Throughout the first 30 minutes of the town’s presentation of Swift Creek Substation – a proposed 660-lot residential subdivision on the U.S. 401 corridor – everything appeared great for Garner.
For a town that has struggled in recent years to attract much single family housing growth, as well as build up on U.S. 401, the subdivision appeared to be the perfect solution: An innovative neighborhood with open green space, attractive to millenials and homes with price points between $250,000 to $400,000, well higher than the average home price.
But reality struck when Garner Fire Department Batallion Chief Donnie Lindsey took to the podium and presented some concerns from the fire department.
“This project is great for the town of Garner but it is a nightmare for the fire department,” Lindsey said.
Never miss a local story.
Lindsey, and later Fire Chief Matt Poole, in an interview, said it would take double the time to respond to a fire in that neighborhood, more time than the fire department prefers.
“We are striving for a 4- minute response time,” Poole said. “In the town of Garner, we are averaging 4 minutes and 38 seconds. If that area is annexed, we average eight-minute response time, so that would double our goal and that is a major concern for me as a safety standpoint for homowners who are paying for municipal service.”
The nearest fire station to the site, on 6855 Fayetteville Road, is off Timber Drive near its intersection with Vandora Springs Road. From there, one would have to take Vandora Springs Road to Old Stage Road to U.S. 401 to get to the neighborhood.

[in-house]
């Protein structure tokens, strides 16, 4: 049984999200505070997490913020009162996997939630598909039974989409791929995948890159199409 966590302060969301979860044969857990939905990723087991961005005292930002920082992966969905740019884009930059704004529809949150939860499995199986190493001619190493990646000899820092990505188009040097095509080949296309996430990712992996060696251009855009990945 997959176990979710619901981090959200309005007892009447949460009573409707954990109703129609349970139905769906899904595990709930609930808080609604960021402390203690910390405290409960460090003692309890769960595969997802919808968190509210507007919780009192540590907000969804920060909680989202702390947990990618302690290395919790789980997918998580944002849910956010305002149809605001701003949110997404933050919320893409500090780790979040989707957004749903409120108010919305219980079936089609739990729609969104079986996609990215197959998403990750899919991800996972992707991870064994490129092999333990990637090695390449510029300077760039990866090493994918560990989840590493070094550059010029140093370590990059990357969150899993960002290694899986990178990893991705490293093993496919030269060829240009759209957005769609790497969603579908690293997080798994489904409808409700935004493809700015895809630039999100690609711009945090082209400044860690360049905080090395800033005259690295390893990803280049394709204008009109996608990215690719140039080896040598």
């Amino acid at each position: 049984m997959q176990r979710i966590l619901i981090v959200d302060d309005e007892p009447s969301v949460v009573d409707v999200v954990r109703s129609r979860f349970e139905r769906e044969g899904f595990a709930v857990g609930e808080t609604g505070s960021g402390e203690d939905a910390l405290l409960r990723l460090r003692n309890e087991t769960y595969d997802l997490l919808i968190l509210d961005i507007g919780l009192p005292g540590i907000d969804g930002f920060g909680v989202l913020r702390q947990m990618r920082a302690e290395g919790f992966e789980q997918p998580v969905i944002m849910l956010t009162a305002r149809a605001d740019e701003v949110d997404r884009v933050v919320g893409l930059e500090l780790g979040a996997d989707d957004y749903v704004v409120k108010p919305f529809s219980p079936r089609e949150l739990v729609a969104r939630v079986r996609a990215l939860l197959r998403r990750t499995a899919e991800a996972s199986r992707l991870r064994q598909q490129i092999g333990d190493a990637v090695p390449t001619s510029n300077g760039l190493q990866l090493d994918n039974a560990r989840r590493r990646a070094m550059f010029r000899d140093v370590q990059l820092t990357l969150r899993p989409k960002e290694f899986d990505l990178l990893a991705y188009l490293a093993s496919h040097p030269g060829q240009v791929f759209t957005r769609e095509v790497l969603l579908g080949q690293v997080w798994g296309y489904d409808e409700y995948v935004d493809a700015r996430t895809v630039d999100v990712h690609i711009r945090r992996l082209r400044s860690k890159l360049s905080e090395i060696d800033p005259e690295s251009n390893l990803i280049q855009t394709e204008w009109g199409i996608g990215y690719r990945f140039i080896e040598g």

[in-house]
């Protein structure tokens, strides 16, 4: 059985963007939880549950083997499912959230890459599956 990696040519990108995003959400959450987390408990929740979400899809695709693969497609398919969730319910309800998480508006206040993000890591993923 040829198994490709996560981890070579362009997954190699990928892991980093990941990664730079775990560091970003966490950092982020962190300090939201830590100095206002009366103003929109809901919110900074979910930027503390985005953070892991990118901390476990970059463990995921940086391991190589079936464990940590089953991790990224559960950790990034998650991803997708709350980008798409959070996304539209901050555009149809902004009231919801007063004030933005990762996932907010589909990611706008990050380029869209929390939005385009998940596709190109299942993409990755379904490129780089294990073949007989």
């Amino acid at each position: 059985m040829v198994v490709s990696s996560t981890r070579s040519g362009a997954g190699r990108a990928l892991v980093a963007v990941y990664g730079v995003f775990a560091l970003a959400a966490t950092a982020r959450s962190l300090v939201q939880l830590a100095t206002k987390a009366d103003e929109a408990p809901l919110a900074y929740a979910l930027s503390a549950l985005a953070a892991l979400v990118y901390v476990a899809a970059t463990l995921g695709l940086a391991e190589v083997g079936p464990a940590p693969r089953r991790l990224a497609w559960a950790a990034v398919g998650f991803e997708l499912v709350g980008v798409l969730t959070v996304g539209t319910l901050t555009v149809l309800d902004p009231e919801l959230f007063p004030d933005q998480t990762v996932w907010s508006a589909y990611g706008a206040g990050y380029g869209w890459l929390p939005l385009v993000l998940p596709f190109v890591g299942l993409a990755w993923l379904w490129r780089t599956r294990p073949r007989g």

Another concern was the proximity of the houses to each other. Some of the homes are neo-traditional styled homes, meaning they are on smaller lots and closer together.
While the U.S. 401 corridor doesn’t have much housing inside Garner’s town limits, other than Eagle Ridge, there could be the potential for future housing growth as the town looks to enhance the road some say is the eyesore of Garner.
“Our concern is the spread of fire to adjacent property,” Poole said. “I’m not opposed to this type of subdivision but if we’re going to support this type of subdivision we need to make sure we have the infrastructure in place to support it.”
Poole said the fire department is asking the town to build another substation that would serve that corridor if that neighborhood and others are built. He said it is currently in the fire department’s long range plan.
Wake Emergency Services has a similar concern, Poole said. The departments are discussing partnering to possibly share a station.
There is also the potential for a developer to build up to 600 apartment units near McCullers Crossing. At the last town council meeting, Halley Company, which owns 100 acres at the site, requested to have the property rezoned to multifamily zoning.
“When you look at 1,100 to 1,200 units between the two projects, it makes it real clear to us that there is a real need for another station,” Watkins said.
Watkins said the planning department will be working with the developer to help figure out ways to offset some of the costs of building a new station.